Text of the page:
A Peripheral Fem-to-Fem Bypass With Impella Use
- Volume 19 - Issue 6 - June 2011
- Posted on: 6/1/11
- 0 Comments
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Cath Lab Digest talks with Wissam Gharib, MD, FACC, FSCAI, West Virginia University Heart Institute, West Virginia University Hospitals, Morgantown, West Virginia, about his use of the left ventricular assist Impella device (Abiomed, Danvers, Mass.).
Can you tell us about your cath lab?
The West Virginia University Heart Institute has 3 dedicated cath labs with another lab mainly used for electrophysiology procedures. We do between 1,200 and 1,400 interventions per year, and up to 3,000 caths per year.
How long have you been using the Impella device?
We have been using the Impella for 2 to 3 years, beginning a few months after it received FDA approval. In the beginning, we were using it for very high-risk interventions, usually the last conduit available, and very low ejection fractions (EFs). Over time, as we have become more comfortable, we have been using the Impella on a wider variety of patients. We have used it in cardiogenic shock on multiple occasions, particularly in the setting of an acute myocardial infarction (MI), and have seen very favorable results. We still use it in the traditional setting for high-risk percutaneous coronary intervention (PCI), surgical refusals and such, but we are also using it more in the acute setting.
Initially, there was somewhat of a learning curve, specifically in terms of the pump management, with the cath lab team and our hemodynamic team upstairs. Currently, however, everyone quickly became very comfortable using the Impella in the cath lab, and if we have to leave the device in, the perfusionists in the ICU are able to manage the pump for as long as we need it.
From a procedural standpoint, what does the Impella offer?
While the patient is on the Impella, their stability allows you to take your time and do what is necessary for the patient. You are able to treat more lesions in the same setting as well as more complex lesions including rotational atherectomy. When you are working on an unprotected left main, and want to post-dilate the lesion, and use advanced techniques taking longer inflation times. Before the Impella, when we did unprotected left mains, it would be very quick – balloon up, balloon down, stent up, balloon down, and then get out. Now, we are more comfortable using intravascular ultrasound, pre and post stent. We use more aggressive debulking techniques, and proceed with balloon angioplasty, stent placement, non-compliant balloons, etc. We are able to get a more complete revascularization, and then reassess it after we are done. Basically, we aren’t in a big hurry to get done because we might be worried about the patient’s stability. As a result of the support that the Impella provides, we are able to take our time and do what is necessary.
Can you share a high-risk case where the Impella was used?
Recently, we did a very sick patient, who presented with cardiogenic shock as well as septic shock. The patient had mixed shock, requiring multiple vasopressors, and a very low EF on the echo. We brought the patient to the cath lab, placed a Swan-Ganz catheter, and decided to proceed with an Impella device in order to help with stabilization. Since the patient had so many pressors on board, there was significant vasospasm on the right side around the Impella sheath. On the left side, there was a 90% stenosis in the iliac artery. We placed the Impella, and once we were up to full support, the patient didn’t require as much pressor support. We were able to back off some of the pressors, so we knew that it was very necessary to keep the Impella in. However, the patient’s right leg became mottled, and there was no flow down her right lower extremity. We had to make a decision — do we keep the Impella in and save this person, to the detriment of her extremity? We decided to keep the Impella in. At that point, we ballooned the stenosed left iliac artery, placed a small 4 French (F) sheath on the left, went antegrade into the superficial femoral artery just distal to the Impella on the right and then connected the two 4 F sheaths together, allowing perfusion of the patient’s right leg. Essentially, a peripheral fem-to-fem bypass allowed us to keep the Impella in and continue perfusing the patient’s leg. Whether you are using a balloon pump or Impella, if the device is helping the patient, and if the patient has peripheral vascular disease, significant spasm, or very small arteries, there is a way to continue to perfuse the leg in the cath lab. We sent the patient back to the ICU with this peripheral bypass.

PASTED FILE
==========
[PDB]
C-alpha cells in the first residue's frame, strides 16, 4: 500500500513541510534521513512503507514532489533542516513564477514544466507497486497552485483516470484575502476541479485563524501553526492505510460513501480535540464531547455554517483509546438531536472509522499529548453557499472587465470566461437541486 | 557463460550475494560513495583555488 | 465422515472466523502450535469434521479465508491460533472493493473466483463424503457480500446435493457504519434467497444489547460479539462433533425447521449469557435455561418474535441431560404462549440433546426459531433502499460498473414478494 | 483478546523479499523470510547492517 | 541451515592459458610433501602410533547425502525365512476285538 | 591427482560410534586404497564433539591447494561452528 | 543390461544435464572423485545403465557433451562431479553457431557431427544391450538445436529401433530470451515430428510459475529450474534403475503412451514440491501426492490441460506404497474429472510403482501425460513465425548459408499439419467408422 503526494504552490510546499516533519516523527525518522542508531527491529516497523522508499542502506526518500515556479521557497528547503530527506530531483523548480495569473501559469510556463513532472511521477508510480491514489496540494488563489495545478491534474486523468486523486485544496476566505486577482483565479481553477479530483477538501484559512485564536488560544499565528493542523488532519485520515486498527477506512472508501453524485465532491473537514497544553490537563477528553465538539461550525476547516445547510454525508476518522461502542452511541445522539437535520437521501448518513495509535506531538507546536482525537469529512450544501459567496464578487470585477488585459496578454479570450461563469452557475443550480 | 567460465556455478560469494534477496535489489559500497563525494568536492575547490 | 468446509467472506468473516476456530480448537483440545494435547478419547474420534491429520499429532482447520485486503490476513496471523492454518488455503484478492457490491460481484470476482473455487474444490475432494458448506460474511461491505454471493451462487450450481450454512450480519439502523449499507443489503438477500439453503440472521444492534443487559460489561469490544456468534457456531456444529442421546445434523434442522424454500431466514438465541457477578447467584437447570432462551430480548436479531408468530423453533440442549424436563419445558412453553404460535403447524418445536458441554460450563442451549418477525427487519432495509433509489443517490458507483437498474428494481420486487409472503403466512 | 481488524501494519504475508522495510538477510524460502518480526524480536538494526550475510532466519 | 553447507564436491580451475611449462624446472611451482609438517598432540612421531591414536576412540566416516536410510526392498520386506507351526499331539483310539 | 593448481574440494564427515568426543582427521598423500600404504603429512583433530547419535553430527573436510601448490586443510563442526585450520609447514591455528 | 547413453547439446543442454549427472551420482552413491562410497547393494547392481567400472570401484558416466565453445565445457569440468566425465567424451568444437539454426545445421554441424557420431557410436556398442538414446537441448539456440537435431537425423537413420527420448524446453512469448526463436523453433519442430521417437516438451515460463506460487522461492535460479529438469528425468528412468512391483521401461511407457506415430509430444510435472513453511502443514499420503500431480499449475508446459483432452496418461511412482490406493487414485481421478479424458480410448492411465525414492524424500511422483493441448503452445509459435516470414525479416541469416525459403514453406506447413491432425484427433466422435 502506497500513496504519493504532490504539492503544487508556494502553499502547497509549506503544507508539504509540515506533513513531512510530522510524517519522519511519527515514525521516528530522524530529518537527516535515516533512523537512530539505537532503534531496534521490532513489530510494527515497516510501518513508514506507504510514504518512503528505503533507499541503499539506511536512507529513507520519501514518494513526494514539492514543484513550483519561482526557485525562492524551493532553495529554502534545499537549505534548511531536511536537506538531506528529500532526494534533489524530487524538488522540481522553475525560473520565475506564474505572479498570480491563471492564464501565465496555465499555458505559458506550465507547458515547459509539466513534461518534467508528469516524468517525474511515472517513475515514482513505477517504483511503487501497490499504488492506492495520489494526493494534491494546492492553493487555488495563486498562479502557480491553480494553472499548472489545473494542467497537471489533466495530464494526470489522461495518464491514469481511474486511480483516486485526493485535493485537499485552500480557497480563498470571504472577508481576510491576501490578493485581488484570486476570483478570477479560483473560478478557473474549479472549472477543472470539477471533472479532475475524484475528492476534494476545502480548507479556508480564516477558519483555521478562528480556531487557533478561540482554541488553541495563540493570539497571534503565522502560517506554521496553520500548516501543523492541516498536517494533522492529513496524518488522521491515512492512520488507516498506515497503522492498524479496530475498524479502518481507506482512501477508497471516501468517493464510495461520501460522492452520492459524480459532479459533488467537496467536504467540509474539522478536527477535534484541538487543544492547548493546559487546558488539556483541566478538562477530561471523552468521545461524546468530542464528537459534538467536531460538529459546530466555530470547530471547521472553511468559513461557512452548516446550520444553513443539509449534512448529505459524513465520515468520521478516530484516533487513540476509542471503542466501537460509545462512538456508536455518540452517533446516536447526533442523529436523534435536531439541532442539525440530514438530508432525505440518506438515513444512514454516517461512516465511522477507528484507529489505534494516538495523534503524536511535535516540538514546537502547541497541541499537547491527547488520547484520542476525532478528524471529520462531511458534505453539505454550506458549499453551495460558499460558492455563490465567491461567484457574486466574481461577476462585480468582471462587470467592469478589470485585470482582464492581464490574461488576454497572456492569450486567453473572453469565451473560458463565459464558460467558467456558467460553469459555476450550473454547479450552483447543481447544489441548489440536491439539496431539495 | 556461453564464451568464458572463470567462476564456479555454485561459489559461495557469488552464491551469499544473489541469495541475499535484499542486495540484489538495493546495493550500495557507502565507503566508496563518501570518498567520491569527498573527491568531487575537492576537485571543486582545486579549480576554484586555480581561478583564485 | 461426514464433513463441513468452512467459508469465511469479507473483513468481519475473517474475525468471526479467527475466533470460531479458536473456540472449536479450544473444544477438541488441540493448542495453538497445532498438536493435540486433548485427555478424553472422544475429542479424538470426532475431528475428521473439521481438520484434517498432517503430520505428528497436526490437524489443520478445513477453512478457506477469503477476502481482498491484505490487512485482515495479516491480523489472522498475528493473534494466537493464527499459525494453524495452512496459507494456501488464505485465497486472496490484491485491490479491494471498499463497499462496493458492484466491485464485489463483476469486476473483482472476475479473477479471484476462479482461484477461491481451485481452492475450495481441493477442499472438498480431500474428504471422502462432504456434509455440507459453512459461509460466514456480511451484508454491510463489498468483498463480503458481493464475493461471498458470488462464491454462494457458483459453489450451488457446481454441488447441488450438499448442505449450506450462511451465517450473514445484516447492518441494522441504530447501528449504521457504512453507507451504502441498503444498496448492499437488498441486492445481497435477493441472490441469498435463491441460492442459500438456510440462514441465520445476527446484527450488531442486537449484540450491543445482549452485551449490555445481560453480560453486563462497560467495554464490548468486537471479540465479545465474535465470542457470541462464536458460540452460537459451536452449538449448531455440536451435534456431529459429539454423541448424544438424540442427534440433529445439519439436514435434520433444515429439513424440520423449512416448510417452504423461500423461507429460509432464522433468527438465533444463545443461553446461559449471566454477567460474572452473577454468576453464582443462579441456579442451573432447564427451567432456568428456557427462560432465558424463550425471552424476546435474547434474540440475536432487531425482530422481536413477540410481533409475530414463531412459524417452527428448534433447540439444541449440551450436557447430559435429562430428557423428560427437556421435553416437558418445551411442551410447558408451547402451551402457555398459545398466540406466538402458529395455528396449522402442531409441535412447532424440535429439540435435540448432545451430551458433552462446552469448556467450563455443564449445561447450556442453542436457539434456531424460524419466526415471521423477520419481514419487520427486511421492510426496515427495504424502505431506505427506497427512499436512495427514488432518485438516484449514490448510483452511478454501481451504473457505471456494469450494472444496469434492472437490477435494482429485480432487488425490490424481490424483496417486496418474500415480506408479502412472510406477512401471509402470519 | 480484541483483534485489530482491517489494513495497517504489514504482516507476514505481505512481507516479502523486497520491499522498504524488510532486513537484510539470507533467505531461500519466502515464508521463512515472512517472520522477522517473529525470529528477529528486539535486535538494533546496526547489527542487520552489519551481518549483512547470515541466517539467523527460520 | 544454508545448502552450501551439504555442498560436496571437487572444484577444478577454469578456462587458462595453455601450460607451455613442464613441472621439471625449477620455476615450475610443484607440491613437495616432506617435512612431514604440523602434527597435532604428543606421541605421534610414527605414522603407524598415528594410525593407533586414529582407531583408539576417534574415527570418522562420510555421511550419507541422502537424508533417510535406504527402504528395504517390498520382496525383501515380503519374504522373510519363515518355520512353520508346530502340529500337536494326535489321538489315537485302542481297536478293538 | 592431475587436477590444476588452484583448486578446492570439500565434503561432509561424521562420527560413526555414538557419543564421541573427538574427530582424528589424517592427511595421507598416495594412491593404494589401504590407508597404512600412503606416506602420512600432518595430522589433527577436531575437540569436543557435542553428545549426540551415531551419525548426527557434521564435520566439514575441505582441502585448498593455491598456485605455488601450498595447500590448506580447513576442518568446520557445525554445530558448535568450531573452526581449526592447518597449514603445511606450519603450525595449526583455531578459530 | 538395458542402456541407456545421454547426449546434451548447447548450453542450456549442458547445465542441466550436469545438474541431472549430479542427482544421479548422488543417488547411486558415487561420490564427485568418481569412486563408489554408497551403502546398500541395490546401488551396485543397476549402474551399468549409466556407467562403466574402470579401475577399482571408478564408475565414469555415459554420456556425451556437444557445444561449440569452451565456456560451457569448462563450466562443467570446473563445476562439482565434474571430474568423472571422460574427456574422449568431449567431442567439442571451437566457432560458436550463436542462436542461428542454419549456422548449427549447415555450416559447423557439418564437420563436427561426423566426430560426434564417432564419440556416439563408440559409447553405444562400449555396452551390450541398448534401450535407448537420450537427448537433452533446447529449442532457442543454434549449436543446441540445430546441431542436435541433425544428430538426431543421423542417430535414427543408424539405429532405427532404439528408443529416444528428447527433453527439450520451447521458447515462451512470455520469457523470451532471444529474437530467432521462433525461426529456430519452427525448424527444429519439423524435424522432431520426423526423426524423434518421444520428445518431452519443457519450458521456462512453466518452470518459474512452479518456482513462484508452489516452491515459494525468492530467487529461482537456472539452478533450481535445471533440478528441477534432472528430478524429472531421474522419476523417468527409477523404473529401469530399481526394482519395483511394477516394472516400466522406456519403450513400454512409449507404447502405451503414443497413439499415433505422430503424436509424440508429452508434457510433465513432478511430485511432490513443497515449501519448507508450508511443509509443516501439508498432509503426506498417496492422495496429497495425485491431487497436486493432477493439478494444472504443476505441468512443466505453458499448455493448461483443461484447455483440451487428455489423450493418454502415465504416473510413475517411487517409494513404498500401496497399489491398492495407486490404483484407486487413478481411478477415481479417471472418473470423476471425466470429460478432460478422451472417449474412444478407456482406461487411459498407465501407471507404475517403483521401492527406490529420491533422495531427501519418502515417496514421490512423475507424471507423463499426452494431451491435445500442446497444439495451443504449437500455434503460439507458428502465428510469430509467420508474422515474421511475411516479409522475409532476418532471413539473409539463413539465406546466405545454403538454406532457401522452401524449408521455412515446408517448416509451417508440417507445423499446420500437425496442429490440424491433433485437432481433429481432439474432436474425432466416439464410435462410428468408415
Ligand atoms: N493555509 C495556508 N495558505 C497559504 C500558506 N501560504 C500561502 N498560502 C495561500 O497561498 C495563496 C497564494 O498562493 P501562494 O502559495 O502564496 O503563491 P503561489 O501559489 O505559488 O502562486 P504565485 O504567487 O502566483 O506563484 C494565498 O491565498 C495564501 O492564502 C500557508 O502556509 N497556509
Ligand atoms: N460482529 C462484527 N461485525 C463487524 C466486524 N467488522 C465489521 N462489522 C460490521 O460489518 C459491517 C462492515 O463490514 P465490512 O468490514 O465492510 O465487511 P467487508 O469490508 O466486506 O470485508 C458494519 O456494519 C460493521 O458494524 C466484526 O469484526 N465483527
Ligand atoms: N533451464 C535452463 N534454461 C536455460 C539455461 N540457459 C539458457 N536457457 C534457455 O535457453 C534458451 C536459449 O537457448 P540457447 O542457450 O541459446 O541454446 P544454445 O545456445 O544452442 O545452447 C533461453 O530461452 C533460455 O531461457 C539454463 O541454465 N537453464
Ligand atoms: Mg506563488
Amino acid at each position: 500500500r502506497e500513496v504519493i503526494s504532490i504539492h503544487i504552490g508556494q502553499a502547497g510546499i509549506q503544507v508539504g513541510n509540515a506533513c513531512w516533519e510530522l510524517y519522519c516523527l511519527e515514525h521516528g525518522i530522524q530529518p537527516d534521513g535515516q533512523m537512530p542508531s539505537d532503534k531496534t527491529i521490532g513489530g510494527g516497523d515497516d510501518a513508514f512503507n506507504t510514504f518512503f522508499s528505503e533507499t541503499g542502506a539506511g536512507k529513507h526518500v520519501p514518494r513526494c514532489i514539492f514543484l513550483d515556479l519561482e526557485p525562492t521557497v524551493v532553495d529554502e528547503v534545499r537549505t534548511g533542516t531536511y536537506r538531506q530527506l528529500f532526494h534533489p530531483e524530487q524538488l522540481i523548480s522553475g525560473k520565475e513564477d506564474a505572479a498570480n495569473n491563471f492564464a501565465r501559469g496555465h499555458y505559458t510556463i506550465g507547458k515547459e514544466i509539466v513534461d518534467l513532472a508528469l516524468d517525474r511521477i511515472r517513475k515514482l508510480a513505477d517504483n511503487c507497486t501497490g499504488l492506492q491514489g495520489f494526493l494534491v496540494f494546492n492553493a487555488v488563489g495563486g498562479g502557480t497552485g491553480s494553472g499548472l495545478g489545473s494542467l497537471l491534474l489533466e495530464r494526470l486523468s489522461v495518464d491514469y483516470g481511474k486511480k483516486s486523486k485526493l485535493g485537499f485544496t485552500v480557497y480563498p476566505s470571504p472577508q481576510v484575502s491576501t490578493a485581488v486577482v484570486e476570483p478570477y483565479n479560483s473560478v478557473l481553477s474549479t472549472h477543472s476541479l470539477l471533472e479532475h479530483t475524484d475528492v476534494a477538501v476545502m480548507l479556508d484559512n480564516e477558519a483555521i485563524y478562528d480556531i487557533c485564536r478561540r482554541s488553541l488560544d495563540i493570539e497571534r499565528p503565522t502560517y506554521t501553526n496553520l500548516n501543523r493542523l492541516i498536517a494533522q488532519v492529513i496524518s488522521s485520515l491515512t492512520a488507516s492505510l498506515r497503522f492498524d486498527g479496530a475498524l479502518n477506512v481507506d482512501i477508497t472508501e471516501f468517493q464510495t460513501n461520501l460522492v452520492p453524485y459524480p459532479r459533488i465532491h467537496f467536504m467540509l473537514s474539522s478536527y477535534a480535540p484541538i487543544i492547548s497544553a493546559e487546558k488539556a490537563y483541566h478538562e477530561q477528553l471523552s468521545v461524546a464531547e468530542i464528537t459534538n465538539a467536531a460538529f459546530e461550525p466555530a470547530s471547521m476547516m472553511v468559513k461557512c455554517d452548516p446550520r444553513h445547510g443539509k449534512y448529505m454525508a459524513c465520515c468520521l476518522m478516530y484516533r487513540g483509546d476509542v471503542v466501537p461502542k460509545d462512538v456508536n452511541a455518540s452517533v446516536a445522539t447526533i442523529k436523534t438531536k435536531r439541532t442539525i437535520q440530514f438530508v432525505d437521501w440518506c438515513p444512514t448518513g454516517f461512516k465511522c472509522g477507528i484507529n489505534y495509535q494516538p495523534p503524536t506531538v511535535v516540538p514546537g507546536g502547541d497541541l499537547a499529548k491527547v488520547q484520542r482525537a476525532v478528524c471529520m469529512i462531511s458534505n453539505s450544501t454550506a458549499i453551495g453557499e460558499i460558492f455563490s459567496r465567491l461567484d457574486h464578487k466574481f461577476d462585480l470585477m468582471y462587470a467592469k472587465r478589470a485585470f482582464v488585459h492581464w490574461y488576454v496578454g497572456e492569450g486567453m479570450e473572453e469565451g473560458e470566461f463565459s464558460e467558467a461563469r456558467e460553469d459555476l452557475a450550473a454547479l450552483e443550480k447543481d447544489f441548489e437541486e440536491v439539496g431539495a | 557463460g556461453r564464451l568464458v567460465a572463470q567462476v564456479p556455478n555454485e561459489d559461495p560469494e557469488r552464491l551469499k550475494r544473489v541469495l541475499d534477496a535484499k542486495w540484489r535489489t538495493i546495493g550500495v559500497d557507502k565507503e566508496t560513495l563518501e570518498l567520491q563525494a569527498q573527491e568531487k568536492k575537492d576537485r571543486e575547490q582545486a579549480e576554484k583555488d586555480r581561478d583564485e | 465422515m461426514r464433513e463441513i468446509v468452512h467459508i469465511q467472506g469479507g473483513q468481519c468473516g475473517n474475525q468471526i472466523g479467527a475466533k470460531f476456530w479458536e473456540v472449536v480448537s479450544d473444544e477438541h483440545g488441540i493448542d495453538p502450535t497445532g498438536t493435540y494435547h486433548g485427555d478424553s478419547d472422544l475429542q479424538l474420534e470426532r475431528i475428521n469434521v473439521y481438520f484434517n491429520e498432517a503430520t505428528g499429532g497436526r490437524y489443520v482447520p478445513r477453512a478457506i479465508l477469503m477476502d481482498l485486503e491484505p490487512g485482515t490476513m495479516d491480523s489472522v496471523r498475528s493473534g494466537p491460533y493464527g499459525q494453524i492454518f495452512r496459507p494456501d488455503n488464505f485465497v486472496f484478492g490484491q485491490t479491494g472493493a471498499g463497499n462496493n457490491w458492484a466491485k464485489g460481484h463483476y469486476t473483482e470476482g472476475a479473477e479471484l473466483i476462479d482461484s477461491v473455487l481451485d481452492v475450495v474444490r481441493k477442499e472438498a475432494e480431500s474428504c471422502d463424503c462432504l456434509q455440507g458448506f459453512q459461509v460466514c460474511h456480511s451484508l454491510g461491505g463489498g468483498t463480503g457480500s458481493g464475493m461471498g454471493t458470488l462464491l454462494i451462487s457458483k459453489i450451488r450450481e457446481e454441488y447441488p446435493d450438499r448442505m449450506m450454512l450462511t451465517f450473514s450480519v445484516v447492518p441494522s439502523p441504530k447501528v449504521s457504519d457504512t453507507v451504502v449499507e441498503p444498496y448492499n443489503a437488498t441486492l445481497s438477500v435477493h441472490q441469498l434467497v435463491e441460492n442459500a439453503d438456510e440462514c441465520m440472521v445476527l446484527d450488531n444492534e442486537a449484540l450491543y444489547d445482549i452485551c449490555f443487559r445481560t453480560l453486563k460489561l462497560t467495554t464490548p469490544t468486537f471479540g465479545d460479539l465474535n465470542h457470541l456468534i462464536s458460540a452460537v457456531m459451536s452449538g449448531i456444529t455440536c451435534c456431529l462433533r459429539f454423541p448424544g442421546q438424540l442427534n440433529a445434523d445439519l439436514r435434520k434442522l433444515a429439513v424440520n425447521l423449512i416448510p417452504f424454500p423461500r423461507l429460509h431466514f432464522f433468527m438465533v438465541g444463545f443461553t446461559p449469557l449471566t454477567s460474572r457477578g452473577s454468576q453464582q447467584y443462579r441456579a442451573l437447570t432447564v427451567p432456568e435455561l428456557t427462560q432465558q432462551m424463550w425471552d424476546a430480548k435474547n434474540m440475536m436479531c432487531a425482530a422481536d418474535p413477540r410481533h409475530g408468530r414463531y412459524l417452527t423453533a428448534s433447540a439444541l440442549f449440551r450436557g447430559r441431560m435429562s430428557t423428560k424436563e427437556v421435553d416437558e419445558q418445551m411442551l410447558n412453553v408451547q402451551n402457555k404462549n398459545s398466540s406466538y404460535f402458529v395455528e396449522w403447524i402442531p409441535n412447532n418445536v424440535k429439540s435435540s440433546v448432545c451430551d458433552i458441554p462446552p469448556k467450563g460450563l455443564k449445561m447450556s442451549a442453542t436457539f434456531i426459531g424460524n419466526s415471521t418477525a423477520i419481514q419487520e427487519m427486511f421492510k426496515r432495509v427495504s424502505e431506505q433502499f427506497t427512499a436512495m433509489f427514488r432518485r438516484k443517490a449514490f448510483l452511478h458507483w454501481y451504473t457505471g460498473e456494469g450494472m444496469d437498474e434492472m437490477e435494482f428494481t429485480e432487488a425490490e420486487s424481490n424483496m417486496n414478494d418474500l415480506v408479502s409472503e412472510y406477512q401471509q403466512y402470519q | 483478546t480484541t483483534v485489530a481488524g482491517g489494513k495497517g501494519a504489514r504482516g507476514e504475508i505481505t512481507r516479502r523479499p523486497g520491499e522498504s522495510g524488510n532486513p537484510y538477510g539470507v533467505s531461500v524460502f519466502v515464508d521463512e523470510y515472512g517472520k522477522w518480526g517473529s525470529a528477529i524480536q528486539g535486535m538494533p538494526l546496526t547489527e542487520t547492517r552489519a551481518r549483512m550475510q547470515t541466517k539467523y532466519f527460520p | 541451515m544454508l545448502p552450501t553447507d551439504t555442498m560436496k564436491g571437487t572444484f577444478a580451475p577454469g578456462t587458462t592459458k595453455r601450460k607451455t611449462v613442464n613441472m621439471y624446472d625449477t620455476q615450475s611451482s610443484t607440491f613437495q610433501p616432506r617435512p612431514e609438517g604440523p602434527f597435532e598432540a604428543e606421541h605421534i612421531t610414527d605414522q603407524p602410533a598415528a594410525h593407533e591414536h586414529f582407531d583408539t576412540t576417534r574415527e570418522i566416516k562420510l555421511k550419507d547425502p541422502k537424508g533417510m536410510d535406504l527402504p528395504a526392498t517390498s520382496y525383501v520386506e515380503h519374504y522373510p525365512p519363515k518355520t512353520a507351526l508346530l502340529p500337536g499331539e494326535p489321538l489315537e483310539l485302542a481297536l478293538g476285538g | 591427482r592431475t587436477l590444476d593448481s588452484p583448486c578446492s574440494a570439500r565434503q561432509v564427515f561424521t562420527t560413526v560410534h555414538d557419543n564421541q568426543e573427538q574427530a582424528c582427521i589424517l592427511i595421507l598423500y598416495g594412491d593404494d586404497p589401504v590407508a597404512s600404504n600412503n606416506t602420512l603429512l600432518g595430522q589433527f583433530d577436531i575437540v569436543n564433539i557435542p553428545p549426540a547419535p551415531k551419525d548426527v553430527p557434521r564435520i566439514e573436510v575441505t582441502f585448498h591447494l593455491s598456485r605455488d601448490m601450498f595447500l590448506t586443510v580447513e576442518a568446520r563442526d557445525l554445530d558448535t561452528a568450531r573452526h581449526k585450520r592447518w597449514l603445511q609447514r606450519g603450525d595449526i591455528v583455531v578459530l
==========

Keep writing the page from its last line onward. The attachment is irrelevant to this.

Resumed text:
From a technical perspective, how easy is it to do this kind of bypass?
It is somewhat difficult to place a sheath antegrade when a sheath is already retrograde in a patient with no flow down that artery. You have to go blind and try to figure out where the artery is, because there’s no flow. Normally, if you are sticking antegrade, it is not very difficult if you have a pulse. In this particular case, the patient had no pulse down the leg, so it was difficult.
Knowing we can bypass that blockage by performing a peripheral bypass is a very simple concept. In this case, we happened to hear that someone had done it somewhere else, so we just went ahead and gave it a try. We do a lot of peripheral work at our facility as well — we have done very small sheaths and people with very poor flow. If you have not done any antegrade sticks, you would not want this to be your first. An experienced peripheral interventionalist should place the antegrade sheath.
What was the outcome?
The patient was very ill with multiple co-morbidities and unfortunately, did not make it. The patient had septic shock and cardiogenic shock, as well as multiple other problems.